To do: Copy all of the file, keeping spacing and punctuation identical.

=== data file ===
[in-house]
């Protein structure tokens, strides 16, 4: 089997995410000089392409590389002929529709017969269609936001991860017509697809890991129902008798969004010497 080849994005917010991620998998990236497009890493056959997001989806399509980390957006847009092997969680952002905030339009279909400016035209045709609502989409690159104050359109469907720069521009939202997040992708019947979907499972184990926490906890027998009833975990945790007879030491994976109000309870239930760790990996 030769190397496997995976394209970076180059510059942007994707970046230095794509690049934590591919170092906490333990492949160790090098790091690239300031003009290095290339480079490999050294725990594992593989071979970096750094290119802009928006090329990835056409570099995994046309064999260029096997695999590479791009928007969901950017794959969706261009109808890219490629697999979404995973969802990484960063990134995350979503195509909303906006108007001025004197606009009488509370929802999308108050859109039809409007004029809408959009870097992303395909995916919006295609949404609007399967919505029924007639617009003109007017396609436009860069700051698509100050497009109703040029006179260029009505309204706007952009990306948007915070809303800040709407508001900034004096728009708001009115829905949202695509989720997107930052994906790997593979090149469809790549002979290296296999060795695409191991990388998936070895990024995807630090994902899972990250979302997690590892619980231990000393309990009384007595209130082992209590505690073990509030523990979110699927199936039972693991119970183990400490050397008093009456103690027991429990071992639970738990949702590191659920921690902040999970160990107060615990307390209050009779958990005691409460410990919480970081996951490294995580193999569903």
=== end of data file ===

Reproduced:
[in-house]
């Protein structure tokens, strides 16, 4: 089997995410000089392409590389002929529709017969269609936001991860017509697809890991129902008798969004010497 080849994005917010991620998998990236497009890493056959997001989806399509980390957006847009092997969680952002905030339009279909400016035209045709609502989409690159104050359109469907720069521009939202997040992708019947979907499972184990926490906890027998009833975990945790007879030491994976109000309870239930760790990996 030769190397496997995976394209970076180059510059942007994707970046230095794509690049934590591919170092906490333990492949160790090098790091690239300031003009290095290339480079490999050294725990594992593989071979970096750094290119802009928006090329990835056409570099995994046309064999260029096997695999590479791009928007969901950017794959969706261009109808890219490629697999979404995973969802990484960063990134995350979503195509909303906006108007001025004197606009009488509370929802999308108050859109039809409007004029809408959009870097992303395909995916919006295609949404609007399967919505029924007639617009003109007017396609436009860069700051698509100050497009109703040029006179260029009505309204706007952009990306948007915070809303800040709407508001900034004096728009708001009115829905949202695509989720997107930052994906790997593979090149469809790549002979290296296999060795695409191991990388998936070895990024995807630090994902899972990250979302997690590892619980231990000393309990009384007595209130082992209590505690073990509030523990979110699927199936039972693991119970183990400490050397008093009456103690027991429990071992639970738990949702590191659920921690902040999970160990107060615990307390209050009779958990005691409460410990919480970081996951490294995580193999569903």